Lipitor Diabetes Lawsuits Will Not Be Centralized: MDL Panel

A panel of federal judges has rejected a request to centralize and coordinate the mounting number of product liability lawsuits brought by women who allege they developed type 2 diabetes from side effects of Lipitor, a blockbuster cholesterol drug that has been used by millions of Americans.

In an order (PDF) posted late on Thursday, the U.S. Judicial Panel on Multidistrict Litigation determined that there are not currently enough Lipitor diabetes lawsuits pending in different U.S. District Courts to justify centralized proceedings, indicating that it is not necessary to create an MDL (Multidistrict Litigation) at this time.

Despite the outward appearance that the litigation would be a good candidate for centralized management, the MDL panel pointed out that more than half of the pending actions are already coordinated before one judge in the District of South Carolina, and Pfizer has represented that it is ready and willing to informally coordinate any common discovery or pretrial matters across the cases.

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In April, a group of plaintiffs filed a motion seeking to establish a Lipitor MDL, identifying at least five cases pending at that time in the federal court system. During oral arguments on the motion, which were held July 25, the panel was made aware of at least another 23 related federal actions and plaintiffs indicated that hundreds, if not thousands, of cases are likely to be filed in the coming months and years.

“Although plaintiffs suggest that the number of Lipitor cases is likely to expand considerably, we are disinclined to take into account the mere possibility of future filings in our centralization calculus,” wrote Judge John G. Heyburn III, Chairman of the Panel on Multidistrict Litigation. “That is particularly true here. Lipitor came to market in the late 1990’s and is one of the best-selling prescription drugs of all time. Virtually all of the complaints in these actions cite a label change for the drug – as well as other statins – informing patients that increases in blood sugar levels had been reported with statin use. That label change, however, occurred in February 2012. Yet, more than a year later, only a relative handful of actions have been brought actually alleging a link between an indivudla’s ingestion of Lipitor and the development of her type 2 diabetes.”

Common Allegations in Lipitor Cases Not Sufficient

Lipitor (atorvastatin) is one of the most widely used brand-name medications in the United States, with millions of Americans taking the medication to help lower cholesterol and improve their health. Before it became available as a generic in 2011, Pfizer generated more than $125 billion in Lipitor sales.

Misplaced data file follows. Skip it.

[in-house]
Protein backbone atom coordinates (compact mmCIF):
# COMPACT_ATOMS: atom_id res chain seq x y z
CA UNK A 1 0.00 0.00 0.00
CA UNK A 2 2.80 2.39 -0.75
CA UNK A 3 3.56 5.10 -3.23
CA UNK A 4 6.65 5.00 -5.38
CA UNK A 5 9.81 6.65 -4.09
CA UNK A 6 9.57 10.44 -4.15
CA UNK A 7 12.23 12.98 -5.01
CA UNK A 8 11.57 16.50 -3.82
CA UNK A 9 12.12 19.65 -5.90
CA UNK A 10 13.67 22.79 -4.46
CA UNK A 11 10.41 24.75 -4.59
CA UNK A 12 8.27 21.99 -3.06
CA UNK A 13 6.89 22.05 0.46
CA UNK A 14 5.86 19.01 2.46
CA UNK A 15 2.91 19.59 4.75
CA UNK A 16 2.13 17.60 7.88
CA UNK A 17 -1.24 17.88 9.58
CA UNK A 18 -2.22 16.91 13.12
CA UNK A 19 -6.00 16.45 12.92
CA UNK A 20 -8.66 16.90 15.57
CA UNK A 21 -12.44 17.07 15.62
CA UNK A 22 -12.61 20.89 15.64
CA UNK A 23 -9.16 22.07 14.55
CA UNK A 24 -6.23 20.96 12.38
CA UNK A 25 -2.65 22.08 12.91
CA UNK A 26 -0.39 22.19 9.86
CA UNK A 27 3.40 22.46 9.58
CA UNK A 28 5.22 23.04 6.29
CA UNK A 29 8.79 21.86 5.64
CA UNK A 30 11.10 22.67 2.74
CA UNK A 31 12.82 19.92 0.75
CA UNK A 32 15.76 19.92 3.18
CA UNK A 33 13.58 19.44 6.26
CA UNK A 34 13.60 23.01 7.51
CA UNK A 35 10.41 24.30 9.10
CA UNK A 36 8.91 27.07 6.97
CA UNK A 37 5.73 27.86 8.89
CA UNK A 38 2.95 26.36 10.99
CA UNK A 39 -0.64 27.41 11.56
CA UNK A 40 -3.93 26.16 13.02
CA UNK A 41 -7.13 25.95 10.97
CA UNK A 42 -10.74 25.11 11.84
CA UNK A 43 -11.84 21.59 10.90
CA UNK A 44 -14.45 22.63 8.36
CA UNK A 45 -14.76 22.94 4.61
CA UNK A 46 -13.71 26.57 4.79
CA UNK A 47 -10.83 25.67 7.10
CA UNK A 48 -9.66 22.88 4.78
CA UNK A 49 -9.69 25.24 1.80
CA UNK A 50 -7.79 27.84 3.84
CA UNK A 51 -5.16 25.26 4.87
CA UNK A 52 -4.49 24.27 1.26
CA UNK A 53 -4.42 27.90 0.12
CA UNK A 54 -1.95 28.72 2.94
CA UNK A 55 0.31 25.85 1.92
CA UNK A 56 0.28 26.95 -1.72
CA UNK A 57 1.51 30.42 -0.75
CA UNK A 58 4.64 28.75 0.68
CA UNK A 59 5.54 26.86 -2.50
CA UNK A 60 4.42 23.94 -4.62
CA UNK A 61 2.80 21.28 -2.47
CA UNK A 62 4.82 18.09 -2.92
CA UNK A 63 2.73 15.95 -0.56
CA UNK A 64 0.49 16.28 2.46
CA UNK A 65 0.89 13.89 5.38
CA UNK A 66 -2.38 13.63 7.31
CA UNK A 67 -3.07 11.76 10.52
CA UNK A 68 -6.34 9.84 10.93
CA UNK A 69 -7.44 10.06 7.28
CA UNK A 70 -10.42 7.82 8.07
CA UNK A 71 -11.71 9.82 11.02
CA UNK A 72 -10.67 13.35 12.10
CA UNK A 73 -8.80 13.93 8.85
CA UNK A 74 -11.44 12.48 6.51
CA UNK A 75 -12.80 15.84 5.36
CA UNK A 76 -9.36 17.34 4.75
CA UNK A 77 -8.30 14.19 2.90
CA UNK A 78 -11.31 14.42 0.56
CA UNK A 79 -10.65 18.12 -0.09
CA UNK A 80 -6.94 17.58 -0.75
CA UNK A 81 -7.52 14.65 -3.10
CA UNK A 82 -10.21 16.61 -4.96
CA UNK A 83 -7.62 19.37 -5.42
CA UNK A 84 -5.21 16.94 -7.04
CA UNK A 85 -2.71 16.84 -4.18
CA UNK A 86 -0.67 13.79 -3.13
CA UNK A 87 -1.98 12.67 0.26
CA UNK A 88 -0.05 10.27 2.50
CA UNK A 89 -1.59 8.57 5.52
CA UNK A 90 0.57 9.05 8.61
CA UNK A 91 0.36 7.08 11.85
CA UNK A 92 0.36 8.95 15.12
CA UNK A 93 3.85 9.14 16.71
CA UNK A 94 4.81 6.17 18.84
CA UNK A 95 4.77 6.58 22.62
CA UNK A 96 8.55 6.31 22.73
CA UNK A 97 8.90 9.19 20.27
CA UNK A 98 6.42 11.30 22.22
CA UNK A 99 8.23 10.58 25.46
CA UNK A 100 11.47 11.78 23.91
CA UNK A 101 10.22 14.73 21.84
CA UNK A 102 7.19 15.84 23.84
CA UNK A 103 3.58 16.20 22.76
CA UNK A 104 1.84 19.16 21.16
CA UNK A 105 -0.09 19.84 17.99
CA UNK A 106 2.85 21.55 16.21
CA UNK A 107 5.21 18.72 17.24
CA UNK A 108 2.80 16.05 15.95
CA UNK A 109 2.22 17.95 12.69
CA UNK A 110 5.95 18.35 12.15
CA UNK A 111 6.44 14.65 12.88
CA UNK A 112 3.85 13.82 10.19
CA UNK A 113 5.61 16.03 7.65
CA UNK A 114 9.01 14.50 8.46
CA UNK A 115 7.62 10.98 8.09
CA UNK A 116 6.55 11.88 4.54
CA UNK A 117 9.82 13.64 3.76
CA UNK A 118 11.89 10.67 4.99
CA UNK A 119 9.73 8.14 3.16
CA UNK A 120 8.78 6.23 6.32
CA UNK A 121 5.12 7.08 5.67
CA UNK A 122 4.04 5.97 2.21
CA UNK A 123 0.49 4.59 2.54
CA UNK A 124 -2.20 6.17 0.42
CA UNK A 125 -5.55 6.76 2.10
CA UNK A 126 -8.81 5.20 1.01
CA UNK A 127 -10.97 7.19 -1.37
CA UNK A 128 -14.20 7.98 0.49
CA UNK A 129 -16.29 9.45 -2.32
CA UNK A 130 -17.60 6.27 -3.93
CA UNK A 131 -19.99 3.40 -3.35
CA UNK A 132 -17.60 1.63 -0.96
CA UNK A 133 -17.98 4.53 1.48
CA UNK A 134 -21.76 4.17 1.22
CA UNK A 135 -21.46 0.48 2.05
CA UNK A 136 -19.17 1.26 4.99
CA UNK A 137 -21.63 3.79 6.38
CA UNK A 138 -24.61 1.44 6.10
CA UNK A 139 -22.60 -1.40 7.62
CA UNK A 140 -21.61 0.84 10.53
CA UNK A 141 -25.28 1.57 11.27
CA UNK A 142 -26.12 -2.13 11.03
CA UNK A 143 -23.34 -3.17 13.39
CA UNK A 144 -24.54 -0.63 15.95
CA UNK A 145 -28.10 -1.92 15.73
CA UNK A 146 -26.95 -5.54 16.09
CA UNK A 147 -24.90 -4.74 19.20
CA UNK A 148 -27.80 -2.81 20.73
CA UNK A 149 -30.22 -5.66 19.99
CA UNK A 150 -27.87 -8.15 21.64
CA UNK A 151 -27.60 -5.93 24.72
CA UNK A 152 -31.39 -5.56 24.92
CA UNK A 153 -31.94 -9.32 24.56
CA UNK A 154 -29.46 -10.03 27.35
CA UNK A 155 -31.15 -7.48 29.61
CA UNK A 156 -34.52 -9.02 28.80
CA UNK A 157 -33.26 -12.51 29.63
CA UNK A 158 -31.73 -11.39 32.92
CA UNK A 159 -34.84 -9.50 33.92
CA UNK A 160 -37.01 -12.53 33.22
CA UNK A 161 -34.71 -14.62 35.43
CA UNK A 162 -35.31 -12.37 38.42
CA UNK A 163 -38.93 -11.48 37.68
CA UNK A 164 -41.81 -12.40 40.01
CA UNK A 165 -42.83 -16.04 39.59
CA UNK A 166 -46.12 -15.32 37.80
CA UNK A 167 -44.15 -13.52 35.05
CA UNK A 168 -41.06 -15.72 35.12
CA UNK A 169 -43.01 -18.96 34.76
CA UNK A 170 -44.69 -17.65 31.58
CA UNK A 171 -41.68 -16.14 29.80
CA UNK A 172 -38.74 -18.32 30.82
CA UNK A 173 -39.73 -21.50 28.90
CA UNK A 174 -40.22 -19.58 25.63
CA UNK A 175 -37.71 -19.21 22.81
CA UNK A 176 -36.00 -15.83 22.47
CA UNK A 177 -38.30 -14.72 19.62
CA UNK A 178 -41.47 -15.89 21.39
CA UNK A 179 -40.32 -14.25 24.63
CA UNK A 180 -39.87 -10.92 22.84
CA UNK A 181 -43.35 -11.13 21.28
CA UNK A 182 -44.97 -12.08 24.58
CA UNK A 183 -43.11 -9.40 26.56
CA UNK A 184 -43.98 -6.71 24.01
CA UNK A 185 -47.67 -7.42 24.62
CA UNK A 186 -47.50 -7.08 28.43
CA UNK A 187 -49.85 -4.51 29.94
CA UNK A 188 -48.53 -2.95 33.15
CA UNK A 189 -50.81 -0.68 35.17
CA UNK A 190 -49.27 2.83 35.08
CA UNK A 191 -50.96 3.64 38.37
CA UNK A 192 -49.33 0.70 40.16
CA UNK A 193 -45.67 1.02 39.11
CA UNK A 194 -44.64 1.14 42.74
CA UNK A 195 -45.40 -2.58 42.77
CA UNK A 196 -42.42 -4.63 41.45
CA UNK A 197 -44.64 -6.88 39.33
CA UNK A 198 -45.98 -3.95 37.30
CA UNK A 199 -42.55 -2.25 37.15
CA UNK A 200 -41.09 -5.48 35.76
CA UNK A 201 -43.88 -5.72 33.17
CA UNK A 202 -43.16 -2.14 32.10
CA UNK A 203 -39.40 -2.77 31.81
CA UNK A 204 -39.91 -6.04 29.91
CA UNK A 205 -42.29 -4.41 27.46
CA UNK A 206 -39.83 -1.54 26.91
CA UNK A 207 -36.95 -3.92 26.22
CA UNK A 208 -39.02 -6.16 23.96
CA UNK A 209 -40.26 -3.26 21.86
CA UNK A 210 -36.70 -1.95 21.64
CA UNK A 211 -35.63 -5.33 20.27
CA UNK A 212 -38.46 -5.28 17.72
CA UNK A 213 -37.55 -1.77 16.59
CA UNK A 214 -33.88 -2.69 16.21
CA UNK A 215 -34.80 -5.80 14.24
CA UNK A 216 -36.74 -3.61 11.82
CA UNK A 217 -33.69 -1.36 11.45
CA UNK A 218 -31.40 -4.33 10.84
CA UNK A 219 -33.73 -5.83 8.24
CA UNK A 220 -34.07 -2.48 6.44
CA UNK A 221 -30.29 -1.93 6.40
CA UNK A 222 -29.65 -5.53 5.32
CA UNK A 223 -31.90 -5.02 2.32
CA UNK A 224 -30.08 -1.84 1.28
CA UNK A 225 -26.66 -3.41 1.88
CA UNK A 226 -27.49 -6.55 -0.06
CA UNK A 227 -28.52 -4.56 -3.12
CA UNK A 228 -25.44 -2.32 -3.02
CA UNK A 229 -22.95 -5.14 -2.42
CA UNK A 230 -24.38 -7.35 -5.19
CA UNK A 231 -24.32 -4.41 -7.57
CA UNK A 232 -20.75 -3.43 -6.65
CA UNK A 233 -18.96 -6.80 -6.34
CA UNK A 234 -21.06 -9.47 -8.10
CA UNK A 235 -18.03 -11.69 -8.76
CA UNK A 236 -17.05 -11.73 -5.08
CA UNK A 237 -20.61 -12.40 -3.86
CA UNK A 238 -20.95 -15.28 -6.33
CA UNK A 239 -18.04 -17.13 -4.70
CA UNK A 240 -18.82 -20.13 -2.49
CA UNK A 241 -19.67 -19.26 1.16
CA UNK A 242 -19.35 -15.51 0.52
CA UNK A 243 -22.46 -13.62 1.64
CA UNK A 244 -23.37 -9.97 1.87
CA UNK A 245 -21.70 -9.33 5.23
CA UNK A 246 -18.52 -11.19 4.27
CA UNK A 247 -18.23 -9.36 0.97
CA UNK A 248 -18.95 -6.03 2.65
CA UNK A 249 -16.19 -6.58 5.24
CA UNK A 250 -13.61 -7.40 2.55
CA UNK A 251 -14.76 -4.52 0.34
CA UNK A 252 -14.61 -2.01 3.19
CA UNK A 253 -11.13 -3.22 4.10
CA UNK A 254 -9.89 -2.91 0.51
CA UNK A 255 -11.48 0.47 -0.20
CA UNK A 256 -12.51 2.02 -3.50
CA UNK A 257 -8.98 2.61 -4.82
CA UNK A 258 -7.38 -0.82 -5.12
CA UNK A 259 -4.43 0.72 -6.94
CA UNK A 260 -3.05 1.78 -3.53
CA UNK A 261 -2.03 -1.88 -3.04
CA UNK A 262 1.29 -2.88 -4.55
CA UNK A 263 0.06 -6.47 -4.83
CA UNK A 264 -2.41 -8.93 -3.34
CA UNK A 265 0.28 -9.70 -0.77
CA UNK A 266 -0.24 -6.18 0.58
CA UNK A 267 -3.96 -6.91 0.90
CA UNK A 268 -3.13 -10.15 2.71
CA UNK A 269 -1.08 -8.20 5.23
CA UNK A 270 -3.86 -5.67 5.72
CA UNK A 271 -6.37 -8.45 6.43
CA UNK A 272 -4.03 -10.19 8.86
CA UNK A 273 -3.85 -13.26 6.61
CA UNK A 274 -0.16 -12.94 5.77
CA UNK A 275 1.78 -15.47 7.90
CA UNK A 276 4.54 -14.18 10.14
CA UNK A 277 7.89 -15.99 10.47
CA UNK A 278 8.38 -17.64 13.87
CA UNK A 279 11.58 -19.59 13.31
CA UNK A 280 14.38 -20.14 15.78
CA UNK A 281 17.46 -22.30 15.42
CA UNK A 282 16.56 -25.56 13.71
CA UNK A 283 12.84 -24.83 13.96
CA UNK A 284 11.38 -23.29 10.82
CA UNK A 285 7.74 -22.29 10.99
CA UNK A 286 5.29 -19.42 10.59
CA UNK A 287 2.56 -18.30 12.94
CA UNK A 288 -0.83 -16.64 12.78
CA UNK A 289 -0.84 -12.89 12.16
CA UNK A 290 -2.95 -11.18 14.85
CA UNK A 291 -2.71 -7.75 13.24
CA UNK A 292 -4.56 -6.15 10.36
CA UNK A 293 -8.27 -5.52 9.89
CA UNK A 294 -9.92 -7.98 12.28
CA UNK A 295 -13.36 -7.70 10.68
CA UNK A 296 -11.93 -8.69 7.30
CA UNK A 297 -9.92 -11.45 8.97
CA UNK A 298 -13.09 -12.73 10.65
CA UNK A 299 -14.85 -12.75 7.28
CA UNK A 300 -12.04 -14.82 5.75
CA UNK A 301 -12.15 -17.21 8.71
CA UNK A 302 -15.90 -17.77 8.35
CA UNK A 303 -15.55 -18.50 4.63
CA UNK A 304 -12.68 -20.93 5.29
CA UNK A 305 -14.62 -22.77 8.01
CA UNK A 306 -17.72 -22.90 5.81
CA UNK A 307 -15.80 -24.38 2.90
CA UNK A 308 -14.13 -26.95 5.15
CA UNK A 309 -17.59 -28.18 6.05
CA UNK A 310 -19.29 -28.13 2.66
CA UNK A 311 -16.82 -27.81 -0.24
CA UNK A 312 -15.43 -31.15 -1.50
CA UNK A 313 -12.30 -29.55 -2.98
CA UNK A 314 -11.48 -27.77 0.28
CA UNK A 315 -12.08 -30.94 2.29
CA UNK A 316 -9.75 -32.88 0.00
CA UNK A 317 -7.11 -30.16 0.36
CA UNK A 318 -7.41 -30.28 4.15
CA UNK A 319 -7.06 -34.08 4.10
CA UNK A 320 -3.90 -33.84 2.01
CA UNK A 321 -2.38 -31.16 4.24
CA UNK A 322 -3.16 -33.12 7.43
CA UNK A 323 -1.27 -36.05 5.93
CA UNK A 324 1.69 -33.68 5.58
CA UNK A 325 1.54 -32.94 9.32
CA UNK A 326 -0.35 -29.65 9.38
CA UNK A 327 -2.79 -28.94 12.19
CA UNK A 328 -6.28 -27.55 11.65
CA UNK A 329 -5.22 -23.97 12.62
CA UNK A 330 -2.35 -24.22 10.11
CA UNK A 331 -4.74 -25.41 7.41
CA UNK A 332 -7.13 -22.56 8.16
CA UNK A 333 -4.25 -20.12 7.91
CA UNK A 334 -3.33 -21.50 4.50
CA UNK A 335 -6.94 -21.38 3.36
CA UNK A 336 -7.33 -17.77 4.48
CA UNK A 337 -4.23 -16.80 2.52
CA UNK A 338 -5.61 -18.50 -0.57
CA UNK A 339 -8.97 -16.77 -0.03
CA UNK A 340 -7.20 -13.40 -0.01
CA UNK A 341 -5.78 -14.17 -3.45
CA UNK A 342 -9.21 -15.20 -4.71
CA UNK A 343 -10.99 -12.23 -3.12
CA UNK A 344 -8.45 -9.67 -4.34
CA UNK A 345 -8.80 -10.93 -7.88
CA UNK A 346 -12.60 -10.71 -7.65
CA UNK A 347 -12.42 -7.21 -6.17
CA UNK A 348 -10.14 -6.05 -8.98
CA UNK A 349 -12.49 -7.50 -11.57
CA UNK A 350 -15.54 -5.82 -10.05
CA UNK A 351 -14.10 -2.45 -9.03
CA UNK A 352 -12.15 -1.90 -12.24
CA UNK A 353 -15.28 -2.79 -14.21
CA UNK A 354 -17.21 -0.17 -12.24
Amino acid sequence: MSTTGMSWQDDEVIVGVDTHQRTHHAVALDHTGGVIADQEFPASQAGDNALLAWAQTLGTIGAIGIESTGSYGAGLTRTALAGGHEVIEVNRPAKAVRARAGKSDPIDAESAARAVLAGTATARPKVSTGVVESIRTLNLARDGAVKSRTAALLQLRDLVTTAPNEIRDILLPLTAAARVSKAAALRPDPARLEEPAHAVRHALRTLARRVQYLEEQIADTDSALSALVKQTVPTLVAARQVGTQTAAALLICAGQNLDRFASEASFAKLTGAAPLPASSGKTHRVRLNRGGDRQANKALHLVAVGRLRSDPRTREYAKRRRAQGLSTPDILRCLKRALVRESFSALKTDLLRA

All of the complaints involve similar allegations that women developed diabetes from Lipitor, after taking the cholesterol medication to improve their overall health. The lawsuits claim that Pfizer failed to adequately research the potential side effects of the medication or warn users and the medical community about the potential risk of diabetes.

In February 2012, the FDA required new diabetes warnings for Lipitor and other similar statins, informing users for the first time that they may face an increased risk of changes to blood glucose levels. However, plaintiffs allege that Pfizer knew or should have known about the possible risk of diabetes long before these warnings were issued, with some studies connecting statins to diabetes date as far back as 2004.

Plaintiffs maintain that if they had been provided proper warnings about the Lipitor risks, they could have avoided diabetes by choosing not to take the cholesterol drug or by diligently monitoring their blood glucose levels during treatment.

While the U.S. JPML indicated that the cases do share common factual allegations around one product, and that the number of actions in other circumstances may be sufficient, other factors weighed against creating an MDL.

“The South Carolina actions already are proceeding in a coordinated fashion before one judge, and, importantly, Pfizer represents in its brief that it is ‘ready and willing to work with Plaintiffs’ counsel in the [non-South Carolina] actions to appropriately coordinate any common discovery or other pretrial matters across the cases’,” the panel said in its ruling. “Given that express representation, the limited number of involved actions, and the overlap among counsel, we do not believe that creation of an MDL is necessary at this time.”

The Panel indicated that the cases will involve highly individualized inquiry to determine whether any particular plaintiff’s diabetes diagnosis was caused by Lipitor, and where there are few cases filed, the balance tips toward maintaining the standard litigation process.


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